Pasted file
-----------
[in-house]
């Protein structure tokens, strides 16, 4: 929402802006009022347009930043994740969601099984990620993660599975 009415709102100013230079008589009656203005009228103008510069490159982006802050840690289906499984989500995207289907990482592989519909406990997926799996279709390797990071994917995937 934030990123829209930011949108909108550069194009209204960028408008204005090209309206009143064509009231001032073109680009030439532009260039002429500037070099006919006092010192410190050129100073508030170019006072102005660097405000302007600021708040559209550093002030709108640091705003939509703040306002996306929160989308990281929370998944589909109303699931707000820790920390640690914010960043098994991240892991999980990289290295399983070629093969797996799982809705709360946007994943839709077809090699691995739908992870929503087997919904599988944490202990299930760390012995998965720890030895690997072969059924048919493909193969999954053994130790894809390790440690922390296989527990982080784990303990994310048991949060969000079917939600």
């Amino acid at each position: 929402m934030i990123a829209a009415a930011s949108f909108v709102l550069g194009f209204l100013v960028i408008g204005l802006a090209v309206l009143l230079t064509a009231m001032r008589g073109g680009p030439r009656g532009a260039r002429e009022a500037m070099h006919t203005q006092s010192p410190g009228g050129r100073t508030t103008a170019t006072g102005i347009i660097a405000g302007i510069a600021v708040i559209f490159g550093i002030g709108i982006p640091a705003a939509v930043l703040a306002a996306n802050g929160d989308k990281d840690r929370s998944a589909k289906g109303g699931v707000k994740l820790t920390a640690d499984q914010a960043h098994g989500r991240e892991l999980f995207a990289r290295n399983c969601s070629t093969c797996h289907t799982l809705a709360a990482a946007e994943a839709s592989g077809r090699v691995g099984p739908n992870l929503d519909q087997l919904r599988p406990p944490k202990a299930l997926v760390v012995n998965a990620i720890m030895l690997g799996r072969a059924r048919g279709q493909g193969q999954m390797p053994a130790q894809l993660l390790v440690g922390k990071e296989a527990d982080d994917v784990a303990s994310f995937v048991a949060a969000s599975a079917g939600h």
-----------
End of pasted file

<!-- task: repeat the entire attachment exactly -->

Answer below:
[in-house]
């Protein structure tokens, strides 16, 4: 929402802006009022347009930043994740969601099984990620993660599975 009415709102100013230079008589009656203005009228103008510069490159982006802050840690289906499984989500995207289907990482592989519909406990997926799996279709390797990071994917995937 934030990123829209930011949108909108550069194009209204960028408008204005090209309206009143064509009231001032073109680009030439532009260039002429500037070099006919006092010192410190050129100073508030170019006072102005660097405000302007600021708040559209550093002030709108640091705003939509703040306002996306929160989308990281929370998944589909109303699931707000820790920390640690914010960043098994991240892991999980990289290295399983070629093969797996799982809705709360946007994943839709077809090699691995739908992870929503087997919904599988944490202990299930760390012995998965720890030895690997072969059924048919493909193969999954053994130790894809390790440690922390296989527990982080784990303990994310048991949060969000079917939600």
């Amino acid at each position: 929402m934030i990123a829209a009415a930011s949108f909108v709102l550069g194009f209204l100013v960028i408008g204005l802006a090209v309206l009143l230079t064509a009231m001032r008589g073109g680009p030439r009656g532009a260039r002429e009022a500037m070099h006919t203005q006092s010192p410190g009228g050129r100073t508030t103008a170019t006072g102005i347009i660097a405000g302007i510069a600021v708040i559209f490159g550093i002030g709108i982006p640091a705003a939509v930043l703040a306002a996306n802050g929160d989308k990281d840690r929370s998944a589909k289906g109303g699931v707000k994740l820790t920390a640690d499984q914010a960043h098994g989500r991240e892991l999980f995207a990289r290295n399983c969601s070629t093969c797996h289907t799982l809705a709360a990482a946007e994943a839709s592989g077809r090699v691995g099984p739908n992870l929503d519909q087997l919904r599988p406990p944490k202990a299930l997926v760390v012995n998965a990620i720890m030895l690997g799996r072969a059924r048919g279709q493909g193969q999954m390797p053994a130790q894809l993660l390790v440690g922390k990071e296989a527990d982080d994917v784990a303990s994310f995937v048991a949060a969000s599975a079917g939600h």